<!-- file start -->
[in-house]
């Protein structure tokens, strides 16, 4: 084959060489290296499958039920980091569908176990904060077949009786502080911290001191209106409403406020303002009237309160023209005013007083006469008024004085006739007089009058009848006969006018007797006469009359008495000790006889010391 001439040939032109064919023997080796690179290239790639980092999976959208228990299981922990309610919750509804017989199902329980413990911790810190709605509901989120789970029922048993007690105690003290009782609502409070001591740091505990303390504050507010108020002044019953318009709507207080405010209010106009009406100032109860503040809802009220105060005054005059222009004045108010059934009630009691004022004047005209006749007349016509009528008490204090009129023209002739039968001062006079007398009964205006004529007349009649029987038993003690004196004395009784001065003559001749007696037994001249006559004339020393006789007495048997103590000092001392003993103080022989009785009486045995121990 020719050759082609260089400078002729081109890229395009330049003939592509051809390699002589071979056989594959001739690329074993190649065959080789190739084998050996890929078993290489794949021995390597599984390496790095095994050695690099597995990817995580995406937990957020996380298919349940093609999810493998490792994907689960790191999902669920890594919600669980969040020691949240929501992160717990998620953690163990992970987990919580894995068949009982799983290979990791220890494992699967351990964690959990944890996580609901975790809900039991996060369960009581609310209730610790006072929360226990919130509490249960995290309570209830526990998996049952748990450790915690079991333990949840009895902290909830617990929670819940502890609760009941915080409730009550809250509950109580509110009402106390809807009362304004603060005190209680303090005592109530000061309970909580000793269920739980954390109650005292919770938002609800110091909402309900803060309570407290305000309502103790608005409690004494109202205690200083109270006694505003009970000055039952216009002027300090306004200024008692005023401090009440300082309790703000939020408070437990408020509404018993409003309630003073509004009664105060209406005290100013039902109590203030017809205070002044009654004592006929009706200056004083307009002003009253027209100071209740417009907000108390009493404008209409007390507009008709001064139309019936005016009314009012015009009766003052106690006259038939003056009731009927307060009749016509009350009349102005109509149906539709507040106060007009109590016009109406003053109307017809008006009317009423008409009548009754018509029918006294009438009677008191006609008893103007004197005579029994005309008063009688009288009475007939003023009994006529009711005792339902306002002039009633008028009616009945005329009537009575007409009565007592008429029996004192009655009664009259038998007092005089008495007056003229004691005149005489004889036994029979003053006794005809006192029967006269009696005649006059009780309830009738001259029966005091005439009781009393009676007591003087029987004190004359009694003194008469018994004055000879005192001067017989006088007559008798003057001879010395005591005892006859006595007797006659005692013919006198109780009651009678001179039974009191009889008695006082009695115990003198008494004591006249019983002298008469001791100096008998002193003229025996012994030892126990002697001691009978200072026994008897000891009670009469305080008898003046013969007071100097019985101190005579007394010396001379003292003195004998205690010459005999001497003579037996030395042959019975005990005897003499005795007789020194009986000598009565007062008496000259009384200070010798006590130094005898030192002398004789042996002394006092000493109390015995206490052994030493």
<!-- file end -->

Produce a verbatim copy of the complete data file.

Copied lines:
[in-house]
């Protein structure tokens, strides 16, 4: 084959060489290296499958039920980091569908176990904060077949009786502080911290001191209106409403406020303002009237309160023209005013007083006469008024004085006739007089009058009848006969006018007797006469009359008495000790006889010391 001439040939032109064919023997080796690179290239790639980092999976959208228990299981922990309610919750509804017989199902329980413990911790810190709605509901989120789970029922048993007690105690003290009782609502409070001591740091505990303390504050507010108020002044019953318009709507207080405010209010106009009406100032109860503040809802009220105060005054005059222009004045108010059934009630009691004022004047005209006749007349016509009528008490204090009129023209002739039968001062006079007398009964205006004529007349009649029987038993003690004196004395009784001065003559001749007696037994001249006559004339020393006789007495048997103590000092001392003993103080022989009785009486045995121990 020719050759082609260089400078002729081109890229395009330049003939592509051809390699002589071979056989594959001739690329074993190649065959080789190739084998050996890929078993290489794949021995390597599984390496790095095994050695690099597995990817995580995406937990957020996380298919349940093609999810493998490792994907689960790191999902669920890594919600669980969040020691949240929501992160717990998620953690163990992970987990919580894995068949009982799983290979990791220890494992699967351990964690959990944890996580609901975790809900039991996060369960009581609310209730610790006072929360226990919130509490249960995290309570209830526990998996049952748990450790915690079991333990949840009895902290909830617990929670819940502890609760009941915080409730009550809250509950109580509110009402106390809807009362304004603060005190209680303090005592109530000061309970909580000793269920739980954390109650005292919770938002609800110091909402309900803060309570407290305000309502103790608005409690004494109202205690200083109270006694505003009970000055039952216009002027300090306004200024008692005023401090009440300082309790703000939020408070437990408020509404018993409003309630003073509004009664105060209406005290100013039902109590203030017809205070002044009654004592006929009706200056004083307009002003009253027209100071209740417009907000108390009493404008209409007390507009008709001064139309019936005016009314009012015009009766003052106690006259038939003056009731009927307060009749016509009350009349102005109509149906539709507040106060007009109590016009109406003053109307017809008006009317009423008409009548009754018509029918006294009438009677008191006609008893103007004197005579029994005309008063009688009288009475007939003023009994006529009711005792339902306002002039009633008028009616009945005329009537009575007409009565007592008429029996004192009655009664009259038998007092005089008495007056003229004691005149005489004889036994029979003053006794005809006192029967006269009696005649006059009780309830009738001259029966005091005439009781009393009676007591003087029987004190004359009694003194008469018994004055000879005192001067017989006088007559008798003057001879010395005591005892006859006595007797006659005692013919006198109780009651009678001179039974009191009889008695006082009695115990003198008494004591006249019983002298008469001791100096008998002193003229025996012994030892126990002697001691009978200072026994008897000891009670009469305080008898003046013969007071100097019985101190005579007394010396001379003292003195004998205690010459005999001497003579037996030395042959019975005990005897003499005795007789020194009986000598009565007062008496000259009384200070010798006590130094005898030192002398004789042996002394006092000493109390015995206490052994030493």